which strips away the domain name. Straight from the IIRF documentation: “RewriteBase tells IIRF to strip the provided URL base from the incoming request, before applying test patterns.” This makes it easy to copy an existing iirf.ini file to multiple sites without the need for change. For example, if I host http://www.jkshay.com and http://www.jkshay.info on the same server, and wanted the same IIRF rules (via identical Iirf.ini files) to apply to both, using the RewriteBase directive allows me to do that.  If I didn’t use the RewriteBase directive, I’d have to account for this in the regular expressions of my other directives.

The next line is

RewriteCond %{REQUEST_FILENAME} !-f

First let’s define the syntax for the RewriteCond directive.

The syntax for the RewriteCond directive is:
RewriteCond <test-string> <pattern>  [<modifier[,...]>]

In a nutshell (and taken directly from the IIRF documentation), “This directive applies a condition to the next following RewriteRule…” Basically, it puts a qualifier on the RewriteRule directive.

Second, let’s define our test string %{REQUEST_FILENAME}. It takes the form of a server variable. However, it is not a true IIS server variable, but what the author of IIRF calls a synthetic server variable. Again, straight from the IIRF docs: “REQUEST_FILENAME will evaluate to the physical path for the requested URL, which may or may not correspond to an existing file.”

Third, let’s define our pattern -f. Typically we’d use a regular expression as the pattern, but we’re using instead what the IIRF author calls a special condition variant. The -f special condition variant tests the status of the filesystem. From the IIRF documentation: (-f) “Treats the test-string as a pathname and tests if it exists and is a regular file (and not a symbolic link).” The ! preceding the special condition variant is the regular expression negator.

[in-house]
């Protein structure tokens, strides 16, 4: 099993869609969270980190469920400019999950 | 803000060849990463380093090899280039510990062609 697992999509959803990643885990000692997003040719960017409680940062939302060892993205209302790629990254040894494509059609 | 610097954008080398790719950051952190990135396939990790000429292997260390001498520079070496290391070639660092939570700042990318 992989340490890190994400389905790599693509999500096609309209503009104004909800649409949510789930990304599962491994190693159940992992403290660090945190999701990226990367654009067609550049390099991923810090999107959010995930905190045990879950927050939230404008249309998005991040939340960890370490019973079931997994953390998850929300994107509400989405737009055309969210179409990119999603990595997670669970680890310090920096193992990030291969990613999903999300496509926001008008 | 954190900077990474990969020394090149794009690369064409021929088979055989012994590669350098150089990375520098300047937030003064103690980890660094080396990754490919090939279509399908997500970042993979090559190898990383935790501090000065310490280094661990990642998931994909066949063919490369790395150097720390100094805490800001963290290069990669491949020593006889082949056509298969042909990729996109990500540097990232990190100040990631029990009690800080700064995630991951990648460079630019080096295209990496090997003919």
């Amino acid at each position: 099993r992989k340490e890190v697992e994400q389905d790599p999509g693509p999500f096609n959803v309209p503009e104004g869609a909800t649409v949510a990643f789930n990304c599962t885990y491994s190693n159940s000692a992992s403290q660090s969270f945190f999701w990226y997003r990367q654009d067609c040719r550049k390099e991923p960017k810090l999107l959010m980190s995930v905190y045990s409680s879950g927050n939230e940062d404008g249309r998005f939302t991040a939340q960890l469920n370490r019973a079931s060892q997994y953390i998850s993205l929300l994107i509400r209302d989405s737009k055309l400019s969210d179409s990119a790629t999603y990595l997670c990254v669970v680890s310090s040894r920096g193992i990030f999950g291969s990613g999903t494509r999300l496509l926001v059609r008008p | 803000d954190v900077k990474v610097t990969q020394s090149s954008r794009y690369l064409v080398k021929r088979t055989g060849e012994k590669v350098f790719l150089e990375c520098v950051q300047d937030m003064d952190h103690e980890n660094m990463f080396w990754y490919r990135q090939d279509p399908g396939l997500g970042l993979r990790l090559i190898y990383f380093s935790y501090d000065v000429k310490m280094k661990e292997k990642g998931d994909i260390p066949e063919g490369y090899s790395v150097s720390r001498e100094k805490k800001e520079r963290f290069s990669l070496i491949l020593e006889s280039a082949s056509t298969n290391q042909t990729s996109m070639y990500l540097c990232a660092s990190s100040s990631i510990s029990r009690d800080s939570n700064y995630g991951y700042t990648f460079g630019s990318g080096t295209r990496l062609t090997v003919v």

We’re not using any modifiers, so I’ll skip the description of that portion for now.

If we put them all together, we can see we’re telling IIRF to rewrite the incoming request only if the URL (%{REQUEST_FILENAME}) does not (!) exist as a regular file (-f).

The next line in our Iirf.ini file is:

RewriteCond %{REQUEST_FILENAME} !-d

We’ve already covered the RewriteCond syntax, and defined the %{REQUEST_FILENAME} synthetic server variable. The difference in this directive from the previous is the pattern !-d. According to the IIRF documentation, the -d special condition variant “treats the test-string as a pathname and tests if it exists, and is a directory.” Once again, we’re prepending the regular expression negator !.